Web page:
Be mindful of this as you compare live chat tools. If you’re unable to configure a particular solution in the way that works best for your team, it’s probably better to consider other options.
3. Set your SLAs
When it comes to SLAs for live chat, it’s a good idea to set expectations upfront. By doing this, you reduce the odds of having to change them later. The caveat, of course, is you’ll need to do some research to determine the goals your team can realistically meet on this new channel.
LiveChat offers some benchmarks that can help you start to formulate your own SLAs:
- Customer satisfaction score — 77%
- Average number of chats per month — 5,691
- Average first response time — 43 seconds
- Average chat duration — 10 minutes and 55 seconds
Keep in mind that there can be differences based on geographic location, industry, the size of your support team, and more. Use these benchmarks as a guide, and then adjust from there. Also consider what other customer service metrics (if any) you want to track. Once you’ve fine-tuned your SLAs, your agents will know what’s expected of them the moment they begin accepting chats.
4. Provide dedicated live chat training for agents
Because every channel of engagement is so distinct, they all require a slightly different approach to training. This is particularly true for live chat. As we mentioned earlier, a text-only means of communication can be tricky to master. You want to make sure agents are able to convey the right tone while helping customers swiftly reach a resolution.
To get started, make sure you equip your agents with the resources they need to answer questions accurately and efficiently. That means updating your internal knowledge base and proactively communicating new product releases/updates. You should also provide some documentation that lays out best practices, including grammar tips, preferred language choices, and how to follow up after the initial conversation has ended.
You might also consider practicing some live chats with your internal team so agents can get used to crafting responses in this new channel.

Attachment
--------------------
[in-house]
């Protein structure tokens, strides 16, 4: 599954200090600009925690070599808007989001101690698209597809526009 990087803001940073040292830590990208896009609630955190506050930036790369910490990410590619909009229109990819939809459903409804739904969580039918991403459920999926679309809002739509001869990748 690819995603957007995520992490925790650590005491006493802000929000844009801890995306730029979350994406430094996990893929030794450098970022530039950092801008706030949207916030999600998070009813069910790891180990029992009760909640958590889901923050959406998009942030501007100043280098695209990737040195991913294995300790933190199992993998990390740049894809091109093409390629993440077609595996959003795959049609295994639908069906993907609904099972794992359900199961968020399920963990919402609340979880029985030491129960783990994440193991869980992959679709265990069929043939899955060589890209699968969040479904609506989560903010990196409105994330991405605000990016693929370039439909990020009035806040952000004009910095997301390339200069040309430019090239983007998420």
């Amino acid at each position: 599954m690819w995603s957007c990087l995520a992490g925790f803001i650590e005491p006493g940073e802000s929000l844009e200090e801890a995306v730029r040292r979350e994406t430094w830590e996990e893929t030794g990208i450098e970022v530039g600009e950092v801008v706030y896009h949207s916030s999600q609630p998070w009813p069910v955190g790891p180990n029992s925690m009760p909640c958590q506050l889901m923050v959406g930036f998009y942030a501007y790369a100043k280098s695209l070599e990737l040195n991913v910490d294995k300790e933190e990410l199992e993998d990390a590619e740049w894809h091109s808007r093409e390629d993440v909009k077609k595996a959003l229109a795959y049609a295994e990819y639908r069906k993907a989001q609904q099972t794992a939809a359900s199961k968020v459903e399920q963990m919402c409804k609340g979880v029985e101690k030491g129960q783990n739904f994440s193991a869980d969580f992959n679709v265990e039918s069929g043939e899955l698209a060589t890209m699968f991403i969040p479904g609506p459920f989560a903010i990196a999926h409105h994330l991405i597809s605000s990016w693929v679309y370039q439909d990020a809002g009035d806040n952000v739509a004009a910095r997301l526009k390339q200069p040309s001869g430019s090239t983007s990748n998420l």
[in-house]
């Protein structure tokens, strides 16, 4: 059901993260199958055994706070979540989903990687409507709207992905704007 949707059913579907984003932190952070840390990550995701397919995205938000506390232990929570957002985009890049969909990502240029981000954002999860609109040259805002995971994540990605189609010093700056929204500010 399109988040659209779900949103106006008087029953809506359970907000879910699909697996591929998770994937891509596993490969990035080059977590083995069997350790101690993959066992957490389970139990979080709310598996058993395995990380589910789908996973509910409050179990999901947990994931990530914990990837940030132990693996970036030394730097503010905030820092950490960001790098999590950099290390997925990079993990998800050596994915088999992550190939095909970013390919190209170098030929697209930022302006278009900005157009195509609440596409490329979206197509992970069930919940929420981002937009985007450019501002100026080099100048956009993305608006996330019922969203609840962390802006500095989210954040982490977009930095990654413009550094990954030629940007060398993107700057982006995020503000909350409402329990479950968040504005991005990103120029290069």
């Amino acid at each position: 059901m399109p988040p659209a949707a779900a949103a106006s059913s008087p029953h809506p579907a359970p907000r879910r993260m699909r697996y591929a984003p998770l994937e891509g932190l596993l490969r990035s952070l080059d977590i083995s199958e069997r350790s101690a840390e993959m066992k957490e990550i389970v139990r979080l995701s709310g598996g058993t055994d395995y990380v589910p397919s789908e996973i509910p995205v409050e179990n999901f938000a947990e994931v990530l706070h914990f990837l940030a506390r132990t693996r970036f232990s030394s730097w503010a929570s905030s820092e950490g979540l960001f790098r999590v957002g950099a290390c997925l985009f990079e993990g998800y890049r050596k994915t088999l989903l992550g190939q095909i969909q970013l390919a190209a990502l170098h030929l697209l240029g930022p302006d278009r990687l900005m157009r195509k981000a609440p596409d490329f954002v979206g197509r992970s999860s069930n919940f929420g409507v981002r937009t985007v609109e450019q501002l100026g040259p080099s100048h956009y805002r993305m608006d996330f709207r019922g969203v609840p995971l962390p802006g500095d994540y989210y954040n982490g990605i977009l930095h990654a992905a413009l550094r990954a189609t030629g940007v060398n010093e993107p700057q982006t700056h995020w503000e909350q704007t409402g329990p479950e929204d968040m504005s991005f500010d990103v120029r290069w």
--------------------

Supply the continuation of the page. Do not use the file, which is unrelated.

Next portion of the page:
One of the best parts about providing customer support via chat is that it’s incredibly easy to go back and analyze transcripts. This means you always have the opportunity to identify areas of both strength and weakness to help agents refine their skills.
5. Determine your staffing requirements
As you near the date when you plan to go live, it’s critical to determine how many agents you’ll need to support live chat. While you won’t have a perfect picture of how this new channel of engagement will play out, making some educated guesses to determine your staffing needs is essential for ensuring you don’t end up understaffed or overstaffed.
You can calculate staffing needs by making a few assumptions about volume and plugging those numbers into a simple calculator, such as this one from Zendesk. But it’s even better if you use a workforce management platform that includes a robust forecasting tool. This type of feature is incredibly beneficial for support teams because you can leverage it across channels of communication and make adjustments whenever you need to.
As your team starts to gain experience communicating with customers via chat, you’ll be able to home in on your forecast accuracy.
6. Make sure your agents feel supported
Transitioning either partially or fully to a new channel of engagement can be exciting for agents, but it can also feel a bit intimidating. Managing four or more customers at the same time can be overwhelming, and you don’t want your team to start feeling burnt out.
What can you do to make your agents feel like you have their backs? Plenty! As a first step, make sure your team has an abundance of resources that can help them answer customer questions. In the early stages of launching live chat, managers should plan to make themselves more available to help agents navigate chat conversations.
It’s also critical to keep an eye on metrics, not just to maintain high performance, but to keep tabs on hiring needs. If agents across the board are struggling to hit targets, it’s probably time to bring on a few new team members.
Lastly, know that showing genuine appreciation for the work your team does means a lot to them. Make sure to recognize a job well done, whether that means sharing public kudos or giving small gifts such as coffee shop gift cards. A little thanks can make a world of difference.
Ensure your team succeeds with live chat support
Launching live chat support — or any new channel of engagement, for that matter — is definitely an undertaking. You have to consider everything from agent training to software solutions before getting started. But so long as you approach the project in a thoughtful way, you can soon be on your way to mastering yet another channel.
Perhaps you’ll even feel confident about pursuing live phone support in the near future.
As you continue to build out your support operations, prioritizing your agents becomes even more important. By ensuring they have the support they need, you can help improve retention while ensuring customers receive exceptional service during each interaction.